IMEC, which works with core commercial partners in semiconductor research and is presenting a number of papers at the International Electron Devices Meeting (IEDM) in San Francisco, California, this week.
For the paper on 5nm embedded MRAM IMEC performed a design analysis using a silicon-verified compact model of a pMTJ made to be compatible with the 5nm node. The pMTJ has nominal access latency of less than 2.5ns and less than 7.1ns for read and write operations, respectively. The analysis shows that STT-MRAM meets numerous requirements for level-one through level-three caches in high-performance computing and offers significant energy gains over SRAM for both read and write accesses. It meets target clock frequencies of more than 100MHz while occupying 43.3 percent of the area of the SRAM macro.
IMEC performed a design-technology co-optimization (DTCO) to define the requirements and specifications for STT-MRAM cells at the 5nm node and concluded that a high-performance STT-MRAM bit cell with the MRAM pitch being twice the contacted gate pitch of 45nm is the preferred solution for last-level caches at 5nm. In a second step, a high-performance STT-MRAM cell was fabricated on 300mm Si wafers and the characteristics of the magnetic tunnel junction were measured experimentally.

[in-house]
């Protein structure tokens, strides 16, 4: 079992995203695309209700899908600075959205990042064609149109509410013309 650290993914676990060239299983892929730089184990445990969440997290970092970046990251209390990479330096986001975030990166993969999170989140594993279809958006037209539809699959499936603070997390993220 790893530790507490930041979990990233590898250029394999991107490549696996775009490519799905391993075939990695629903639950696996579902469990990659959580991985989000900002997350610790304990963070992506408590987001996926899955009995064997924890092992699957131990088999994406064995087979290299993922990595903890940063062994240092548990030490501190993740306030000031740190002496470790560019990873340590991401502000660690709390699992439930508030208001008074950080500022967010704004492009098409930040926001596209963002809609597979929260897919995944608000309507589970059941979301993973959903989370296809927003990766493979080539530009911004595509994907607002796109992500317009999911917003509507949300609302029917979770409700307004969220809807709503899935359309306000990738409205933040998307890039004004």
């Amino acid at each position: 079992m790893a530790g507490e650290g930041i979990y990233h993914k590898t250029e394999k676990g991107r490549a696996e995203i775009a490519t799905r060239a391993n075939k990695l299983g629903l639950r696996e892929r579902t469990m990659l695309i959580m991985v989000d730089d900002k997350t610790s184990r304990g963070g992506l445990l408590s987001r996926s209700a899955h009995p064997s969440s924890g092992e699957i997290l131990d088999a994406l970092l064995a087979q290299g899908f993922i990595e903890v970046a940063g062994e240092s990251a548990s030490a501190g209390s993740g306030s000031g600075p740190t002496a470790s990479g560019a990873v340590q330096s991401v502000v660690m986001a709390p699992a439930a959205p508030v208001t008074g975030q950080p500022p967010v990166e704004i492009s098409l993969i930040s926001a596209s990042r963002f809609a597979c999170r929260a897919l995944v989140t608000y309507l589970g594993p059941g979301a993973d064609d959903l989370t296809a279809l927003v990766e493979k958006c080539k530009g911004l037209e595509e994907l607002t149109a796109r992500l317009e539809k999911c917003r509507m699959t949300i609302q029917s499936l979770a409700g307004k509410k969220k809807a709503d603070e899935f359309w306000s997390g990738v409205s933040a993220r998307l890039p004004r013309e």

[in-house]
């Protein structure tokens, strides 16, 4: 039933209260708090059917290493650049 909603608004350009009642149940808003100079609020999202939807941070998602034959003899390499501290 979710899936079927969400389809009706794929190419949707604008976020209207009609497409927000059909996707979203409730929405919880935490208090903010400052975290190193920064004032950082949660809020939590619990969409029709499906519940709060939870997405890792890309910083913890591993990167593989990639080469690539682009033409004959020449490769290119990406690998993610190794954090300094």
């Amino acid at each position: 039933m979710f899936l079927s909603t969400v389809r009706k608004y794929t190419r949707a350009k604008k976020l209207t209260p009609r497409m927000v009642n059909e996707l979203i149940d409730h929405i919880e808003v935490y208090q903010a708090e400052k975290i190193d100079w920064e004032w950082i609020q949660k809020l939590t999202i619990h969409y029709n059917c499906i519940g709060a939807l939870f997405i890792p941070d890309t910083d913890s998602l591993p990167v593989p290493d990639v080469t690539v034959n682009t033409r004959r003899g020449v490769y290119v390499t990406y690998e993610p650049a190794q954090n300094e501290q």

Energy comparison between SRAM and STT-MRAM by cache size. STT-MRAM becomes more energy efficient compared to SRAM at 0.4MB for read, and 5MB for write operations. Source: IMEC.
An examination of the energy profile for both SRAM and STT-MRAM showed the researchers that there are two cross-over points that impact system energy consumption: when STT-MRAM read and write energy becomes lower than that of SRAM at 0.4Mbytes an 5Mbytes. This is due to the exponential increase of SRAM standby power with increasing memory capacity.